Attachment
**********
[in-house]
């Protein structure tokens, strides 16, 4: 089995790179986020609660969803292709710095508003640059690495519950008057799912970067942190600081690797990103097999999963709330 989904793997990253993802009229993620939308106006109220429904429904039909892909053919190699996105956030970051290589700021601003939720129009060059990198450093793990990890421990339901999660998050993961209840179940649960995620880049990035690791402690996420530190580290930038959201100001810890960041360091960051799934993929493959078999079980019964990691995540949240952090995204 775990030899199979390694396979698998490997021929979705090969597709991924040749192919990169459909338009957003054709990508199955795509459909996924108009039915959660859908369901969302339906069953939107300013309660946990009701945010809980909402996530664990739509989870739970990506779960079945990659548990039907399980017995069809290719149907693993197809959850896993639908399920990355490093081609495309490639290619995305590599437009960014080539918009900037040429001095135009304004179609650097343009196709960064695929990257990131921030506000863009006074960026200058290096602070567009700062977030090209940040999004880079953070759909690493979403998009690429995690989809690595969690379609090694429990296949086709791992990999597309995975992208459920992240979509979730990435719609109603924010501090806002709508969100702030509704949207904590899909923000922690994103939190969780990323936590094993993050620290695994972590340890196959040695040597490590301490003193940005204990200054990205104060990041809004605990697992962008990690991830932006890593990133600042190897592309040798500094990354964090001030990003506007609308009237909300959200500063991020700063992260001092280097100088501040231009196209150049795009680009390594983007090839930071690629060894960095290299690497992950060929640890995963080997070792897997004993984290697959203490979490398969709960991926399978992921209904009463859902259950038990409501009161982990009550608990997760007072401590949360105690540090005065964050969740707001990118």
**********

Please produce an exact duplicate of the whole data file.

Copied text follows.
[in-house]
């Protein structure tokens, strides 16, 4: 089995790179986020609660969803292709710095508003640059690495519950008057799912970067942190600081690797990103097999999963709330 989904793997990253993802009229993620939308106006109220429904429904039909892909053919190699996105956030970051290589700021601003939720129009060059990198450093793990990890421990339901999660998050993961209840179940649960995620880049990035690791402690996420530190580290930038959201100001810890960041360091960051799934993929493959078999079980019964990691995540949240952090995204 775990030899199979390694396979698998490997021929979705090969597709991924040749192919990169459909338009957003054709990508199955795509459909996924108009039915959660859908369901969302339906069953939107300013309660946990009701945010809980909402996530664990739509989870739970990506779960079945990659548990039907399980017995069809290719149907693993197809959850896993639908399920990355490093081609495309490639290619995305590599437009960014080539918009900037040429001095135009304004179609650097343009196709960064695929990257990131921030506000863009006074960026200058290096602070567009700062977030090209940040999004880079953070759909690493979403998009690429995690989809690595969690379609090694429990296949086709791992990999597309995975992208459920992240979509979730990435719609109603924010501090806002709508969100702030509704949207904590899909923000922690994103939190969780990323936590094993993050620290695994972590340890196959040695040597490590301490003193940005204990200054990205104060990041809004605990697992962008990690991830932006890593990133600042190897592309040798500094990354964090001030990003506007609308009237909300959200500063991020700063992260001092280097100088501040231009196209150049795009680009390594983007090839930071690629060894960095290299690497992950060929640890995963080997070792897997004993984290697959203490979490398969709960991926399978992921209904009463859902259950038990409501009161982990009550608990997760007072401590949360105690540090005065964050969740707001990118």